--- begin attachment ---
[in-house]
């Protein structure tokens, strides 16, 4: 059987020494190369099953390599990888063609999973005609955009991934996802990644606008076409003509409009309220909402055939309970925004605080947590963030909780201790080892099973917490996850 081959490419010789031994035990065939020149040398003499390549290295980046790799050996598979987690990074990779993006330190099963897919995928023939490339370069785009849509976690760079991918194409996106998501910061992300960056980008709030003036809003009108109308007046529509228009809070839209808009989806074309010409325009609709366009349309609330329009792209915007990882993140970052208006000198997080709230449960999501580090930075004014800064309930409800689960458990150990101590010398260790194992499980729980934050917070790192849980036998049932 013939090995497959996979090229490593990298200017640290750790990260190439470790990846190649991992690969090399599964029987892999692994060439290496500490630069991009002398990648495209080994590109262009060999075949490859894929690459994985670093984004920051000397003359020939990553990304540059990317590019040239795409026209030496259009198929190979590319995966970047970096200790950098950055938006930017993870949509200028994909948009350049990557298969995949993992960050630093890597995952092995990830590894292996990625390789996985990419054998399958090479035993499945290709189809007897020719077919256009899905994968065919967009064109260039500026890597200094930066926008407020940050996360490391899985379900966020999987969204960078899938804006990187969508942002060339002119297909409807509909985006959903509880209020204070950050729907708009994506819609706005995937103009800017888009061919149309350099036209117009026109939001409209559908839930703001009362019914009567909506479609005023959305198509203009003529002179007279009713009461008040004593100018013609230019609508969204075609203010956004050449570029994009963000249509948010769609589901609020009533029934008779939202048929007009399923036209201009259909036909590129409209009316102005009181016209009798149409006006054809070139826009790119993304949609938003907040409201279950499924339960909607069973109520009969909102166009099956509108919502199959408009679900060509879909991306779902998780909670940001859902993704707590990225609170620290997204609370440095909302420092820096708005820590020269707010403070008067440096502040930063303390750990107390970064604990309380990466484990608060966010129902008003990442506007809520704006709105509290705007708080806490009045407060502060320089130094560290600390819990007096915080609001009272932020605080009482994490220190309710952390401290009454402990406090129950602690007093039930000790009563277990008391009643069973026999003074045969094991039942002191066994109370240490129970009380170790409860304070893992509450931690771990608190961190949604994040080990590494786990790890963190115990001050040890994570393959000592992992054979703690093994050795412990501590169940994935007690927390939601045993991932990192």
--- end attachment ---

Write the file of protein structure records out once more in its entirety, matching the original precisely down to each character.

[in-house]
């Protein structure tokens, strides 16, 4: 059987020494190369099953390599990888063609999973005609955009991934996802990644606008076409003509409009309220909402055939309970925004605080947590963030909780201790080892099973917490996850 081959490419010789031994035990065939020149040398003499390549290295980046790799050996598979987690990074990779993006330190099963897919995928023939490339370069785009849509976690760079991918194409996106998501910061992300960056980008709030003036809003009108109308007046529509228009809070839209808009989806074309010409325009609709366009349309609330329009792209915007990882993140970052208006000198997080709230449960999501580090930075004014800064309930409800689960458990150990101590010398260790194992499980729980934050917070790192849980036998049932 013939090995497959996979090229490593990298200017640290750790990260190439470790990846190649991992690969090399599964029987892999692994060439290496500490630069991009002398990648495209080994590109262009060999075949490859894929690459994985670093984004920051000397003359020939990553990304540059990317590019040239795409026209030496259009198929190979590319995966970047970096200790950098950055938006930017993870949509200028994909948009350049990557298969995949993992960050630093890597995952092995990830590894292996990625390789996985990419054998399958090479035993499945290709189809007897020719077919256009899905994968065919967009064109260039500026890597200094930066926008407020940050996360490391899985379900966020999987969204960078899938804006990187969508942002060339002119297909409807509909985006959903509880209020204070950050729907708009994506819609706005995937103009800017888009061919149309350099036209117009026109939001409209559908839930703001009362019914009567909506479609005023959305198509203009003529002179007279009713009461008040004593100018013609230019609508969204075609203010956004050449570029994009963000249509948010769609589901609020009533029934008779939202048929007009399923036209201009259909036909590129409209009316102005009181016209009798149409006006054809070139826009790119993304949609938003907040409201279950499924339960909607069973109520009969909102166009099956509108919502199959408009679900060509879909991306779902998780909670940001859902993704707590990225609170620290997204609370440095909302420092820096708005820590020269707010403070008067440096502040930063303390750990107390970064604990309380990466484990608060966010129902008003990442506007809520704006709105509290705007708080806490009045407060502060320089130094560290600390819990007096915080609001009272932020605080009482994490220190309710952390401290009454402990406090129950602690007093039930000790009563277990008391009643069973026999003074045969094991039942002191066994109370240490129970009380170790409860304070893992509450931690771990608190961190949604994040080990590494786990790890963190115990001050040890994570393959000592992992054979703690093994050795412990501590169940994935007690927390939601045993991932990192």